Dandelion, Botanical name Taraxacum officiale

Taraxacum probably comes from ancient Greek “taraxos” meaning “disorder”, and “akos” remedy.      Officiale means, in this context, “from the pharmacy”.


“Dandelion” comes from French “dent-de-lion”. Translates as “tooth of the lion” because of the toothed leaves.

The history of the “Dandelion” goes back 30 million years as fossil seeds have been found in Russia.

As a child, we must of all blown a “Dandelion clock” and watch the seeds float away. On average, there are 180 seeds on a seed head. An article in “Nature” magazine, published in 2018 looked at the mechanics of the “flight” of the seed. The article, demonstrated a special type of “vortex ring”, due to the construction of the seeds. They can travel a number of kilometers. You can google the physics of this in “Nature” 17/10/2018.  

Used as food and medicine for much of recorded history.

Flowers, stem, leaves and root all edible. The leaves form part of traditional cuisine in many countries. Flowers make Dandelion wine, roasted ground root makes caffeine free coffee, parts of plant used in Dandelion and Burdock (popular drink in Northern England) and root beer.

In medicine roots used as diuretic (called “pissenlit” in France….translated as “piss a bed”). Parts of the plant have uses as an anti-oxidant, anti-inflammatory, reduction of blood cholesterol levels, improved insulin secretion, and reduction of growth of cancer cells.

The “Dandelion” is one of the most vital early sources of Spring nectar for pollinators, although it can produce seeds without pollination. This process is called “apomixis”. The resulting progeny, also capable of apomixis, are basically clones of the parent plant.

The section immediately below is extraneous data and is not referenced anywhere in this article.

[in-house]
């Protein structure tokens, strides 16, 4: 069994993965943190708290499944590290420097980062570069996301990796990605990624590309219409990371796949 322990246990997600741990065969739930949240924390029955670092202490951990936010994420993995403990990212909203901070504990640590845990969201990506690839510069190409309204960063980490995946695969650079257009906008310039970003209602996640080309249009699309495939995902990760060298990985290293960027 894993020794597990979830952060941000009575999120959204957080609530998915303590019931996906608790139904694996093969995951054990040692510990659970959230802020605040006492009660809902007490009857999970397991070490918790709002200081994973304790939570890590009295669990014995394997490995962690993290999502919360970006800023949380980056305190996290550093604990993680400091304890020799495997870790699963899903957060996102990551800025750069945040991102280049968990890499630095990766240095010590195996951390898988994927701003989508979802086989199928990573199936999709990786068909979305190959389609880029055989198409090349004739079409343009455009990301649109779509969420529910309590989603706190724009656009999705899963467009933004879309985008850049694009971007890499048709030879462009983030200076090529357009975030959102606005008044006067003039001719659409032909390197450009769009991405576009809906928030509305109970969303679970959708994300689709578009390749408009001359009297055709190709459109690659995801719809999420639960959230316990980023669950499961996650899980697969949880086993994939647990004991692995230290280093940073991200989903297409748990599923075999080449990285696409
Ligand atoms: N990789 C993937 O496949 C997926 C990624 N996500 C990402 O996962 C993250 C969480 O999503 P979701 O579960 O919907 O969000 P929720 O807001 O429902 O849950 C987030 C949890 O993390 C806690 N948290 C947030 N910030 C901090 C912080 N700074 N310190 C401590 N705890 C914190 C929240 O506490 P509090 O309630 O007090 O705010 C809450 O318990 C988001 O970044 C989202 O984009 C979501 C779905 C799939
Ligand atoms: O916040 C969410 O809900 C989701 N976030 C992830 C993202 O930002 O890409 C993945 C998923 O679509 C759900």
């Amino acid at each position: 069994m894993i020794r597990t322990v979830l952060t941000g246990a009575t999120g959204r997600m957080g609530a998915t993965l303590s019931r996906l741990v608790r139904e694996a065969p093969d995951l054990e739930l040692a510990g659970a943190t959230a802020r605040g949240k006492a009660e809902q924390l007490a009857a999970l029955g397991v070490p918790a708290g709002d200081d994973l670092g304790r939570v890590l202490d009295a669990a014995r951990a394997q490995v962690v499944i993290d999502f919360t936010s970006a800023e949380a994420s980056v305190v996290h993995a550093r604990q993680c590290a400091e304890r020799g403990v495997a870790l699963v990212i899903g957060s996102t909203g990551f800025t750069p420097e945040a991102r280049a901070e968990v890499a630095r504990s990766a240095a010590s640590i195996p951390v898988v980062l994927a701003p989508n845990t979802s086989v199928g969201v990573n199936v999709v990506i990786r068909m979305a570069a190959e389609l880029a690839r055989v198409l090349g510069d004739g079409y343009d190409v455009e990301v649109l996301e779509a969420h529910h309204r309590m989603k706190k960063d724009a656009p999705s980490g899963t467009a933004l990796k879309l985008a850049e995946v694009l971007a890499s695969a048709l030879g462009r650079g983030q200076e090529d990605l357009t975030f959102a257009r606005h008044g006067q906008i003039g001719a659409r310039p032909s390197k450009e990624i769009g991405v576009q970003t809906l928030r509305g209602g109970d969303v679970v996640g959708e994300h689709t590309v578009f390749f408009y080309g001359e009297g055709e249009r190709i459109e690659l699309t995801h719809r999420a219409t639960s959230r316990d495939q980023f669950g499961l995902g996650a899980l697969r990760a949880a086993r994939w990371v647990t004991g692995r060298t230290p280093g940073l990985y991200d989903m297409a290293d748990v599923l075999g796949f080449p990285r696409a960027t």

The literature is unclear how many species of “Dandelion” exist. At least 250 would be a reasonable estimate, with about 2000 microspecies! It has had 30 million years to evolve!

The Dandelion in central Asia is pink. In Japan it is snow white.

Apparently, if you thoroughly study your local area, you are likely to find 80 – 100 microspecies. The flowers are all yellow in the UK, but whilst researching this short piece, I have noticed a large number of variations in Sidmouth. I have enjoyed the “mindful experience”.

The Russian Dandelion contains a greater amount of latex in it’s tap root. The latex is present to discourage the Cockchafer beetle larva from eating the root. The Cockchafer (known to some as the “May Bug”) is one of many beetle larvae that live underground munching grass, and other roots. The latex has a bitter taste, which beetles do not enjoy!

During World War 2, the Japanese seized the rubber plantations of SE Asia. The Russians had been farming “Dandelions” for a number of years for the “latex rubber”, which they used for tyre production on military vehicles. Germany and the US also used “Dandelions” as a rubber alternative, but the Russian Dandelion was more productive. Due to the great decrease in rubber plantations in the world today, there is a large investment programme in the use of “Dandelion” root latex, again, as a rubber alternative.

I have wondered why the English has named a flower after the French, “dent-de lion”. I do not know the answer, but I do know how keen the French are to use alternative medicines. In 2019, 91% of French people thought that Alternative Medicine was useful in treating minor ailments. Historically, I bet that the French had been using “pissenlit” for a lot longer than us as a medicine, and that they appreciated the plant’s usefulness much more keenly than the UK. I think that we used the name “Dandelion”, from the French, because this ancient plant was used, valued, and appreciated, by our near neighbour, long before we did.

Simon Papworth   

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